The market is expected to maintain stability throughout the remainder of 2021 despite the uncertainty surrounding the agricultural sector, according to the UK’s leading land and property agents.
The arrival of post-Brexit policy reforms and uncertainty over the UK-EU trade deal meant that, even before Covid-19 restrictions, 2020 was always set to be an extraordinary year for farming.
However, despite farmland supplies hitting record lows in the past 12 months, the market has stayed remarkably resilient.
The average price of arable land ending last year was exactly the same as the five-year average, at £9,300/acre, according to land agents Strutt and Parker.
Data from the firm also shows that the volume of farmland being brought to the market shrunk considerably, with just under 54,000 acres being marketed publicly last year.
That is 15,000 acres less than in 2019, which was already one of the lowest years on record. This has helped values to stay firm.
Andrew Fallows, Head of Rural Agency at Carter Jonas said: “The farmland market has been in slim supply for the past two years, which can be attributed to greater uncertainty over the future of agriculture, both in a political and economic sense.”
On top of the existing uncertainty within the industry, the first Covid-19 lockdown resulted in a sharp drop in the number of new releases as sellers held back on making decisions.
With the property market allowed to continue functioning throughout lockdown, the market bounced back impressively during the summer period.
However, this was not sufficient to fully recover from the 43% fall in farms and estates for sale during that second quarter.
There was considerable disparity in supply regionally, with prices varying heavily dependent on location.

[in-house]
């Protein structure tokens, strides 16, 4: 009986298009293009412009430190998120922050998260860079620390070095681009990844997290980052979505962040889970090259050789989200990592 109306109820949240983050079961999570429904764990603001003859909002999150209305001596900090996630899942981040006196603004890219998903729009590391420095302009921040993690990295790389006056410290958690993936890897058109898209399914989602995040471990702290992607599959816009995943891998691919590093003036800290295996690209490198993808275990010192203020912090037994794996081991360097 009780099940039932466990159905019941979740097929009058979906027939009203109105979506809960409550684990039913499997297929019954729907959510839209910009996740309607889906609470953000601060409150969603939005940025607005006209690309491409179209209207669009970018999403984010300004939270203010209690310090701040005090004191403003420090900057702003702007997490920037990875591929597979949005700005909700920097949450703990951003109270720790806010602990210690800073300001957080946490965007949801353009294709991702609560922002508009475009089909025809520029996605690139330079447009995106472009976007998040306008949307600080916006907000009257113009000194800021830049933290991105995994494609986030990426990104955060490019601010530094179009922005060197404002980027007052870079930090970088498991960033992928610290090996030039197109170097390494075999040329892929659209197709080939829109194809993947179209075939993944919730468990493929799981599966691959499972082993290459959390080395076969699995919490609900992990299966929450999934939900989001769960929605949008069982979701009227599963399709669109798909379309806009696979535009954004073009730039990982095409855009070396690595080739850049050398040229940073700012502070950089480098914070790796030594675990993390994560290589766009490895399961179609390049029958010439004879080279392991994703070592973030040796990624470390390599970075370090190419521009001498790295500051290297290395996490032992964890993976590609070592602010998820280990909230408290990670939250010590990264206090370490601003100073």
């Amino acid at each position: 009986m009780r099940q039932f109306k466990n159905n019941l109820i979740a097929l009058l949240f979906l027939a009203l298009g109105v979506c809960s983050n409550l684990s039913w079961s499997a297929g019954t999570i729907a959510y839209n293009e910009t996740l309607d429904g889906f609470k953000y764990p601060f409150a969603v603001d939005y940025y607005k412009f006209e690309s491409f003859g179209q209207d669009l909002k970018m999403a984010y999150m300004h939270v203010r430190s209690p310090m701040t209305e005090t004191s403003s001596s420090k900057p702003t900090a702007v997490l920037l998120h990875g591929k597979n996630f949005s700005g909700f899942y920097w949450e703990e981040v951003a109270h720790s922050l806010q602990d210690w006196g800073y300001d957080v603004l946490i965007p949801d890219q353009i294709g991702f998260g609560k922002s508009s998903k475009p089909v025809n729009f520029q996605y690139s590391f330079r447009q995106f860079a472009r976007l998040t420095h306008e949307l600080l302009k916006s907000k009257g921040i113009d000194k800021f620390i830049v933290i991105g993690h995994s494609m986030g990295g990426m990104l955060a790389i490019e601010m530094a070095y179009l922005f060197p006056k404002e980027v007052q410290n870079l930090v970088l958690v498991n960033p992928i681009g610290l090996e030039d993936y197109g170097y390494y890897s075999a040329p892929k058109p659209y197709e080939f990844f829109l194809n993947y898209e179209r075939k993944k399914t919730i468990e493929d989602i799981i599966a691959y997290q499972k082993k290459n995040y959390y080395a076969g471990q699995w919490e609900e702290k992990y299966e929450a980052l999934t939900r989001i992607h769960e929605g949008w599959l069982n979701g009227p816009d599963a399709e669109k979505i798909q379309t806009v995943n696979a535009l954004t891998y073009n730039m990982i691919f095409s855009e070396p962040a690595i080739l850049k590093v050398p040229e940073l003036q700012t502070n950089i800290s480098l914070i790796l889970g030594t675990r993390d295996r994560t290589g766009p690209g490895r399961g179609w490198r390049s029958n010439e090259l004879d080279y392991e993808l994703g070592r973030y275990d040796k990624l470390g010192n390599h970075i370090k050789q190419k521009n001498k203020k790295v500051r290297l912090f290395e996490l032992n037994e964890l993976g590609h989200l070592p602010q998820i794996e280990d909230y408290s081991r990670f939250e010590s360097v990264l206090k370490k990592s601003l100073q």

Strutt and Parker said that in three regions of the UK - Yorkshire and Humber, East Midlands and West Midlands - the supply of land was a remarkable 40% lower than the five-year average.
Demand stayed robust throughout 2020 despite the difficulties that the year brought.
There was a significant rise in the number of farms that sold for or above their guide price which, whilst reflecting the sharp fall in farmland supply, proves that motivated buyers remain in the market.
The uncertainty regarding a Brexit trade deal dragged on until Christmas Eve when an agreement was finally reached, land agents believe that this will have steadied the nerves of some uncertain buyers who had held off throughout 2020.
Interest in amenity farms and country houses was particularly high after the end of the first national lockdown, with many people looking to move away from urban areas.
This period saw the busiest housing market in decades and resulted in non-farmers making up a higher than usual 34% of deals, according to data from Savills.
“The pursuit of rural escapes cannot be overlooked,” said Carter Jonas’s Andrew Fallows.
“With improved connectivity, fewer commuting to cities, and the desire for outdoor space, some buyers are casting their nets further than ever before to find lifestyle properties that balance work and family life.”
Small lots therefore remained attractive due to their affordability, however large parcels of land over 500 acres proved the most likely to sell in 2020.
Farmland is seen as safe long-term investment despite short-term volatility, meaning that rollover buyers and farmers are still active in the market.
For farmers a neighbouring block of land is a rare opportunity to expand.